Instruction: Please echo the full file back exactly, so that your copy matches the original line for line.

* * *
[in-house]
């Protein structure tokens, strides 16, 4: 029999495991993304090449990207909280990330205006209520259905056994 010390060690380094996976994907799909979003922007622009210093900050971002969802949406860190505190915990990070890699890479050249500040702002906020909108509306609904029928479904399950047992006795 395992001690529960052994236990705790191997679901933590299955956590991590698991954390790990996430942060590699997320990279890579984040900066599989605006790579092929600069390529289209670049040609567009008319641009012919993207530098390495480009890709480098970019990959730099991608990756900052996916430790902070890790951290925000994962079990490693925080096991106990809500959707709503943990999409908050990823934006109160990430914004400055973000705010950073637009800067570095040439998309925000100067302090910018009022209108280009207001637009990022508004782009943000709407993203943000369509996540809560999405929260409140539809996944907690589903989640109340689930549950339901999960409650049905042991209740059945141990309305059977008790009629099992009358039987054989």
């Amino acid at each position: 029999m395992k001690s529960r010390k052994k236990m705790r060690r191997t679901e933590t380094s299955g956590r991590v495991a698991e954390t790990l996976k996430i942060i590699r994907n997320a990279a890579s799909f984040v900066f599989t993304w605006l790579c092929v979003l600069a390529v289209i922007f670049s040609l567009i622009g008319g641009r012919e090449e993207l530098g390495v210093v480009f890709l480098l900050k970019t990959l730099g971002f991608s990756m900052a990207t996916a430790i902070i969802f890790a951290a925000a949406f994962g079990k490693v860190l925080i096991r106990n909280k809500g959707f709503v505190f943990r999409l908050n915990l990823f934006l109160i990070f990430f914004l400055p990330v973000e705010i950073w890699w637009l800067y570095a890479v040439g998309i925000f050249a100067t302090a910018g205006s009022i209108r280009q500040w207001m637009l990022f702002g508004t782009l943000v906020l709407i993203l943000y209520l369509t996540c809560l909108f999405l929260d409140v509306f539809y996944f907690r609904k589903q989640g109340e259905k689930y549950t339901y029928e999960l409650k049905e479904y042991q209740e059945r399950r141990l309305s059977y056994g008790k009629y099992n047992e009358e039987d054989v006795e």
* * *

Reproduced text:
[in-house]
């Protein structure tokens, strides 16, 4: 029999495991993304090449990207909280990330205006209520259905056994 010390060690380094996976994907799909979003922007622009210093900050971002969802949406860190505190915990990070890699890479050249500040702002906020909108509306609904029928479904399950047992006795 395992001690529960052994236990705790191997679901933590299955956590991590698991954390790990996430942060590699997320990279890579984040900066599989605006790579092929600069390529289209670049040609567009008319641009012919993207530098390495480009890709480098970019990959730099991608990756900052996916430790902070890790951290925000994962079990490693925080096991106990809500959707709503943990999409908050990823934006109160990430914004400055973000705010950073637009800067570095040439998309925000100067302090910018009022209108280009207001637009990022508004782009943000709407993203943000369509996540809560999405929260409140539809996944907690589903989640109340689930549950339901999960409650049905042991209740059945141990309305059977008790009629099992009358039987054989």
């Amino acid at each position: 029999m395992k001690s529960r010390k052994k236990m705790r060690r191997t679901e933590t380094s299955g956590r991590v495991a698991e954390t790990l996976k996430i942060i590699r994907n997320a990279a890579s799909f984040v900066f599989t993304w605006l790579c092929v979003l600069a390529v289209i922007f670049s040609l567009i622009g008319g641009r012919e090449e993207l530098g390495v210093v480009f890709l480098l900050k970019t990959l730099g971002f991608s990756m900052a990207t996916a430790i902070i969802f890790a951290a925000a949406f994962g079990k490693v860190l925080i096991r106990n909280k809500g959707f709503v505190f943990r999409l908050n915990l990823f934006l109160i990070f990430f914004l400055p990330v973000e705010i950073w890699w637009l800067y570095a890479v040439g998309i925000f050249a100067t302090a910018g205006s009022i209108r280009q500040w207001m637009l990022f702002g508004t782009l943000v906020l709407i993203l943000y209520l369509t996540c809560l909108f999405l929260d409140v509306f539809y996944f907690r609904k589903q989640g109340e259905k689930y549950t339901y029928e999960l409650k049905e479904y042991q209740e059945r399950r141990l309305s059977y056994g008790k009629y099992n047992e009358e039987d054989v006795e």